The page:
In light of the above considerations, spectrum licences will be issued through an FCFSprocess. Licensees will be required to share the spectrum with other licenseesin a given area. In order to facilitate coordination between the users, licensees willbe required to upload site-specific station technical information to anIndustry Canada specified database prior to installation or modification of afixed station. Using this data, new licensees will be required to coordinatewith existing licensees to resolve technical issues.
The Department will issue spectrum licences in the bands 71-76 GHz, 81-86 GHz and 92-95 GHz. Licensing for all areas will be on an FCFS basis and all licensees will have shared access to the spectrum.
5.2 Service Areas
Commentsreceived in response to the consultation supported licensing on an area basis(spectrum licensing rather than radio licensing), noting that the spectrumlicence provides the operator flexibility to deploy quickly within the licensedarea. Although a national licence would maximize that flexibility, it is notedthat smaller service areas facilitate inter-user coordination.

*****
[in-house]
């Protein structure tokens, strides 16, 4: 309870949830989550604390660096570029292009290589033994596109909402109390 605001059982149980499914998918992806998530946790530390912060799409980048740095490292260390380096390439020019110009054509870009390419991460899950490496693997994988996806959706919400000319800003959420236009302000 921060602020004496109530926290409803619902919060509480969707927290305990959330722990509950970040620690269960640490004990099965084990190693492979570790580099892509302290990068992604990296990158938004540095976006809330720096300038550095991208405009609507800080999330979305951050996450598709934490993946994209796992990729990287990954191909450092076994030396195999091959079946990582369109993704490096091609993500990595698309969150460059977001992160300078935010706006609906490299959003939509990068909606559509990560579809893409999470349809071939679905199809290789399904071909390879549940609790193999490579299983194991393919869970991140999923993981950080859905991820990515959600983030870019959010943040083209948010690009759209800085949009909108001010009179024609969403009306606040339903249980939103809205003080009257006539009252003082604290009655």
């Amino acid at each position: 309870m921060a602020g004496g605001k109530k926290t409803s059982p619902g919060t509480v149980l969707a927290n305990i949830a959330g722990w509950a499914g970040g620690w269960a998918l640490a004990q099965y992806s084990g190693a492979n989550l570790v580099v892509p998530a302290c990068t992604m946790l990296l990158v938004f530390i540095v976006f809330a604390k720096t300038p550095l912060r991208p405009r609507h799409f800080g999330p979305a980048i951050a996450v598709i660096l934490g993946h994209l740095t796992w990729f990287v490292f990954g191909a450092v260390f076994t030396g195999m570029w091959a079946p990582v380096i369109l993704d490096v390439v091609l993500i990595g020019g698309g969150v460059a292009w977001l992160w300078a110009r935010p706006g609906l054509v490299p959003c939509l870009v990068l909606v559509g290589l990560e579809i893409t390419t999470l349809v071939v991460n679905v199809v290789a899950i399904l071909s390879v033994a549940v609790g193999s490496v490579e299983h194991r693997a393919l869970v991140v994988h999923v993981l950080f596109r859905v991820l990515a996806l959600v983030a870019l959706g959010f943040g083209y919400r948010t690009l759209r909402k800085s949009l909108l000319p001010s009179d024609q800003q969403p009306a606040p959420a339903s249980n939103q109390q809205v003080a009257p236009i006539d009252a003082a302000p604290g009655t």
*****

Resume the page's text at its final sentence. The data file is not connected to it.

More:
As aresult, Tier 4 service areas will be used for licensing of the bands 71-76 GHz,81-86 GHz and 92-95 GHz. Additional information and descriptions of theservice areas used by Industry Canada can be found on the departmental websiteat http://www.ic.gc.ca/eic/site/smt-gst.nsf/eng/h_sf01627.html.
Spectrum licences in the bands 71-76 GHz, 81-86 GHz and 92-95 GHz will be issued on a Tier 4 service area basis.
5.3 Interim Licensing
Until respective technicalspecifications and standards have been developed and published in an RSS and SRSP,and appropriate licensing procedures have been formally implemented, spectrumlicence applications will not be accepted. In the interim, applications can besubmitted for site-specific licences on a non-standard basis. Once the RSS and SRSPhave been developed, any system authorized under the interim licensing processwill be required to meet all requirements set out therein.
As noted, a public consultationwill be launched regarding the establishment of an appropriate spectrum licencefee for use of the bands 71-76 GHz, 81-86 GHz and 92-95 GHz. Once acorresponding fee order has been established, licensees will be required to paythe annual spectrum licence fees.